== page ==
Deeds, James Edward

Miss Laben
  • Miss Laben
  • untitled
  • untitled
  • Miss Annis
  • States Attorney
  • The Black Snake
  • Portrait of James Edward Deeds

Miss Laben

James Edward Deeds, "Miss Laben", between 1936 and 1966, lead pencil and coloured pencil on paper, 23,5 x 21 cm, © photo credit Collection de l’Art Brut, Lausanne


Deeds, James Edward, (1908-1987), USA


James Edward Deeds was born in Panama in 1908: here his family was stationed during his father's stint as a naval officer with the USS Marblehead. In 1920, together with his parents, his three sisters and his brother, the family emigrated to the United States, to their family farm in Missouri. Apparently, it was then that the first signs of Deeds Jr's mental troubles began appearing. At the age of 25, he got into an argument with his younger (by ten years) brother Clay, whom he pursued hatchet in hand. Fearing for their other children, and also for themselves, his parents decided to have him committed to the Missouri School for the Feeble Minded in Marshal (90 km/55mi east of Kansas City). Deeds Junior suffered from being distanced from his family, to the point of attempting suicide by swallowing antifreeze. The incident encouraged his family to commit him to The State Lunatic Asylum No.3 in Nevada. By 1972 he was declared harmless if mentally retarded. Discharged from the psychiatric hospital, he was transferred to an old-person's home in Ozark, where he was felled by a heart attack in 1987, at the age of 79.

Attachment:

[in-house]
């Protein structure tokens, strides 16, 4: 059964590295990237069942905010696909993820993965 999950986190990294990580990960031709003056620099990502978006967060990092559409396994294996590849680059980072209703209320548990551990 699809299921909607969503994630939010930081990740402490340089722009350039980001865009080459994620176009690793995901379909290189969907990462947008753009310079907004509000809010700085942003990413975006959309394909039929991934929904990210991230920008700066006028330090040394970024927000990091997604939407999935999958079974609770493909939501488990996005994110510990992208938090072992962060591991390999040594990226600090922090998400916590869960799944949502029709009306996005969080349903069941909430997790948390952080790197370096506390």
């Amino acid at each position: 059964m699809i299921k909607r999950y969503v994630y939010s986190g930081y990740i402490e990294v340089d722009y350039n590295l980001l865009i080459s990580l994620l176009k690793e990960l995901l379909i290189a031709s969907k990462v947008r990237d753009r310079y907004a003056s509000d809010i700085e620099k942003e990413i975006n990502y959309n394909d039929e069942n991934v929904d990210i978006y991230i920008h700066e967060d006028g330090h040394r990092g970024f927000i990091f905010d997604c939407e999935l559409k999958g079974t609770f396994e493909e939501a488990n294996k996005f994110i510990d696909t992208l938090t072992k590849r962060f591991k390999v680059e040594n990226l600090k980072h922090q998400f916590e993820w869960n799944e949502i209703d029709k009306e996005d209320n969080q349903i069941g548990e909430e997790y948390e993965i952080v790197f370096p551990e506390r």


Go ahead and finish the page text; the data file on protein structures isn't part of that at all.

Carried out on ledger pages with the "Nevada State Lunatic Asylum No. 3" official heading, his drawings on both sides of each sheet portray persons with gaping eyes, all elegantly dressed and sporting fancy head gear. A whole gallery of animals is also introduced—lions, wild cats, deer, birds (including an eagle carved on the entrance door to the hospital). Further still, there are ships, trains, bucolic landscapes and buildings full of architectural details (including the psychiatric institution to which Deeds himself had been committed). Most of the compositions are painstakingly numbered, and bear captions written out in capital letters; with respect to the portraits, many of the captions identified the person portrayed.


Exhibition(s) at the Art Brut Collection